My impression is that though he may reserve his harshest criticism for men who aren’t working at all and don’t intend to try to find a job, he’s also criticizing men for not marrying the mothers of their children or seeking to be attractive enough for those mothers to want to marry them.

        I think Heartiste’s criticism of Murry’s leaving out criticizing these women who have out of wedlock kids in such high percentages in on point.

      • Foseti says:

        I certainly didn’t get a sense that Murray was criticizing men and not women in his book.

        Moreover and frankly, I don’t think either the men or the women of Murray’s lower class deserve defending.

        Finally, in the article, he criticizes men in the prime of their lives for not working and for having no desire at all to work. If it’s not fair to criticize men for this, it’s not fair to criticize women for anything.

  3. Steve Johnson says:

    Ok, congratulations to Murray on identifying a problem: lower class men don’t work far too often.

    Why does this problem exist?

    Is it because lower class men are too lazy and irresponsible and there isn’t enough social scorn heaped upon them for being lazy and irresponsible?


    Is it because lower class women don’t value industriousness and responsibility in men and in fact, place a negative value on those traits? Since material comfort isn’t improved by industriousness and responsibility and women actively scorn those traits men are making a rational calculation in maximizing laziness.

    If the first is true, then scorn away at lower class men.

    If the second is true, then scorning lower class men won’t solve the problem. Scorn them all you want and nothing will change.

    (wordpress gave me a strange error so please delete if this is a double post)

    • asdf says:

      What’s more, let’s run with Foseti’s theory:
      “Your mental image of this sort of guy should be an obese high-school drop-out who collects disability checks between random acts of criminality (if Murray’s other stats are correct). He’s the bottom 2% of the prime-aged male population.”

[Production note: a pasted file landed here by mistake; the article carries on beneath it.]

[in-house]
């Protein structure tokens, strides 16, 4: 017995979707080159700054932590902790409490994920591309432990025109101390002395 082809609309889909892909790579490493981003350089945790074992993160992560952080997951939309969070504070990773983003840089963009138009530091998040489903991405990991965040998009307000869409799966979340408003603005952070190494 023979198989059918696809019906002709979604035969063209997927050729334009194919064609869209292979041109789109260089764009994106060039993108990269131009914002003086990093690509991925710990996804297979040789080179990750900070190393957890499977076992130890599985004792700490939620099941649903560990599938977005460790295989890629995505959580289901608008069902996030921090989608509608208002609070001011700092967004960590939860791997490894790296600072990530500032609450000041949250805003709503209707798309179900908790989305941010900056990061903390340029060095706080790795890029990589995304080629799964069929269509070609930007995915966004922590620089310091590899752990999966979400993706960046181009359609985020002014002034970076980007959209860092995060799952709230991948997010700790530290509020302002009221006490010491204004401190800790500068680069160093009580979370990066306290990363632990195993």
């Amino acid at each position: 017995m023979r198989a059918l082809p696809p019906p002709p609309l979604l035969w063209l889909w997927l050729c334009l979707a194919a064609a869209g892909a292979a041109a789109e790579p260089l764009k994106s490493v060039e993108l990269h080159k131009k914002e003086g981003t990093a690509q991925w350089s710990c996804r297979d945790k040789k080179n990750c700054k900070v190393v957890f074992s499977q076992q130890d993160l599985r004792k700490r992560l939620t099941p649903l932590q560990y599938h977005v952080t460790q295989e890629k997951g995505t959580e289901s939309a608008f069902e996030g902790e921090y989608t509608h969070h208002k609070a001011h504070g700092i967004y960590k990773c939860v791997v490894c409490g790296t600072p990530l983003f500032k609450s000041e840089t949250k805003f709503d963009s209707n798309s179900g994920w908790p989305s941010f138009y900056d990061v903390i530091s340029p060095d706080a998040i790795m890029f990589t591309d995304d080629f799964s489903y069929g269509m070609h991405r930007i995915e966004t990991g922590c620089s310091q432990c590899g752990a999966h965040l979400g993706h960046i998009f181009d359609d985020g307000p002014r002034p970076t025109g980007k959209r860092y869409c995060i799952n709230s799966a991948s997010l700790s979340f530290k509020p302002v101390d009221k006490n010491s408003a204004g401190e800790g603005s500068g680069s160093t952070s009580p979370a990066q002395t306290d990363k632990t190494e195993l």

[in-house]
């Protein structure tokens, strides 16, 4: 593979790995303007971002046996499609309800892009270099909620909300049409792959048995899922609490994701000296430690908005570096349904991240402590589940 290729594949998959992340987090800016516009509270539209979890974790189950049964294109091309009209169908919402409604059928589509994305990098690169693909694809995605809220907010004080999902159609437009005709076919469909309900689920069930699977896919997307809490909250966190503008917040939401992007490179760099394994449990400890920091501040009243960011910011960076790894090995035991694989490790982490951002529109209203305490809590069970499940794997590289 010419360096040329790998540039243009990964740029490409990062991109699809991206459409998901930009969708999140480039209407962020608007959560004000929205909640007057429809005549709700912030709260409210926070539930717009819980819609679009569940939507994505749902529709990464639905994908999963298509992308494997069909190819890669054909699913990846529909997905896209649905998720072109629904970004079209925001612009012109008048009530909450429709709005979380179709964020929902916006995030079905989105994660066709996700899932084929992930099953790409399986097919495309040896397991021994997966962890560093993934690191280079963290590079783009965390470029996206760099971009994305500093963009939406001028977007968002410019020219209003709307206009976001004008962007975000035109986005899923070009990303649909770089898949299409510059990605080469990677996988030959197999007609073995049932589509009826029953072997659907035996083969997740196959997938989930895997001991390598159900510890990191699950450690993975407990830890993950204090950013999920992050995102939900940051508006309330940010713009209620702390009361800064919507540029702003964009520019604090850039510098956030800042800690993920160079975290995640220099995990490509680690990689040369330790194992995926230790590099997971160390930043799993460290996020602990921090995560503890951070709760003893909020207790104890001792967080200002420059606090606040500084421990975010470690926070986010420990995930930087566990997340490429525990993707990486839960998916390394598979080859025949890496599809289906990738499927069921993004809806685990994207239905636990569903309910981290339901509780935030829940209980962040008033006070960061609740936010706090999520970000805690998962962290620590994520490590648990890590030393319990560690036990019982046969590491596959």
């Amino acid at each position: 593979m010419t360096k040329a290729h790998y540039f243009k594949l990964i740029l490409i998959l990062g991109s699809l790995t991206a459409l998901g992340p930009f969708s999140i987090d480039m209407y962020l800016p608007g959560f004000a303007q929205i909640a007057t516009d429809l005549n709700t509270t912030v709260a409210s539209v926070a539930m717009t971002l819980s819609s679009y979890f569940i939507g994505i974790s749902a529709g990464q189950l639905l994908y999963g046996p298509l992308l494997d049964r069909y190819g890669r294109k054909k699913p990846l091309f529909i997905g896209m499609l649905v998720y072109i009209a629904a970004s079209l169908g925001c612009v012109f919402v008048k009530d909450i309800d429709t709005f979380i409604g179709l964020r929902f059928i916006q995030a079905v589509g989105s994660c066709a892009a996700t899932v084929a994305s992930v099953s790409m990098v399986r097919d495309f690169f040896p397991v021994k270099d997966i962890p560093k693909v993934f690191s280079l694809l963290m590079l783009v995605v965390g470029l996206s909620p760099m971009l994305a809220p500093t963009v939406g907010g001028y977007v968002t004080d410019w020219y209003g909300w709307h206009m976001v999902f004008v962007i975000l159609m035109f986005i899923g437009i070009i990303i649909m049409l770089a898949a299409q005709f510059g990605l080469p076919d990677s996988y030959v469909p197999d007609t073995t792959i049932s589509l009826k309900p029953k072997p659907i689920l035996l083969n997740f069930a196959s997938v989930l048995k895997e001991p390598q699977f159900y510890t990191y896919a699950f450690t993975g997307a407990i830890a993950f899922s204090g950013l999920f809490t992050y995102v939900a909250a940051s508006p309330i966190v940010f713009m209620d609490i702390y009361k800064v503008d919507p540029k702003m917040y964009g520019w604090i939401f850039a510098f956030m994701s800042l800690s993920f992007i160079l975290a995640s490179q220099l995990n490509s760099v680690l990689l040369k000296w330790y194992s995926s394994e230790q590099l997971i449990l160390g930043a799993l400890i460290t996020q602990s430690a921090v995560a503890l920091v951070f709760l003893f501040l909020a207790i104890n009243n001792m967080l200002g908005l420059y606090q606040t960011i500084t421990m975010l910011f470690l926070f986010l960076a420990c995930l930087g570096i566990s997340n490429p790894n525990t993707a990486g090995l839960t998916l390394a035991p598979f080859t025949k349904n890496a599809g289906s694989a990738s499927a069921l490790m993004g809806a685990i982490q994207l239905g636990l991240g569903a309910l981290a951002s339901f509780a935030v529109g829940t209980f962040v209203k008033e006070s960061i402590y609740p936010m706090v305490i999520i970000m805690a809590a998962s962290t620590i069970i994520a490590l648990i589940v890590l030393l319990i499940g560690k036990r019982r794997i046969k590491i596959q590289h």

Are these people capable of doing work in an automated economy? The cost fo supervising them probably exceeds to benefit of their labor. Much better to get a robotic arm or automated check out counter to do the work instead of them.

      • Foseti says:

        Perhaps, though many people in similar circumstances manage to lead non-worthless lives (a very low bar)

      • Anonymous says:

        You’re on welfare just the same, your checks are just much much bigger. You dig paperwork holes and fill them in.

    • Foseti says:

      For some subset of men, surely it’s both. And this particular subset is surely the leading candidate. I have no desire to defend all men regardless of their actions.

    • spandrell says:

      Of course it won’t solve the problem. Nobody wants to work if they can help it. The only real motivator is fear of starvation. We don’t have that.

      • asdf says:

        They are also motivated by the chance for sex and family. But women make those choices, and those choices increasingly don’t involve men.

      • Leonard says:

        Ditto asdf. The point is that there are many human drives that can be used to motivate work, and that our society has chosen to use none of them.

      • spandrell says:

        I think it’s easier to reinstate the fear of starvation than stopping female hypergamy.
        One is biology, the other just a problem of policy.

      • Asdf says:

        We live in a post scarcity economy. The underclasses biggest health problem is obesity. Starvation won’t be a problem whether we give them makeshift jobs or not.

  4. Mercer says:

    I have not read the book. I have read excerpts and have seen him talk about it on TV which is how most people will be exposed to his conclusions.

    He says to call some men bums in the article but does not suggest any insulting term for women who have a child out of wedlock and choose to raise their kids alone. He has said on TV that women tell him they don’t want to marry losers who can’t keep a job. From the tone of his voice it sounded to me like he agrees with the women.

    I did read Losing Ground years ago and remember him saying that illegitimate children raised without a father in the house was a leading indicator for describing the underclass. Has he changed his position?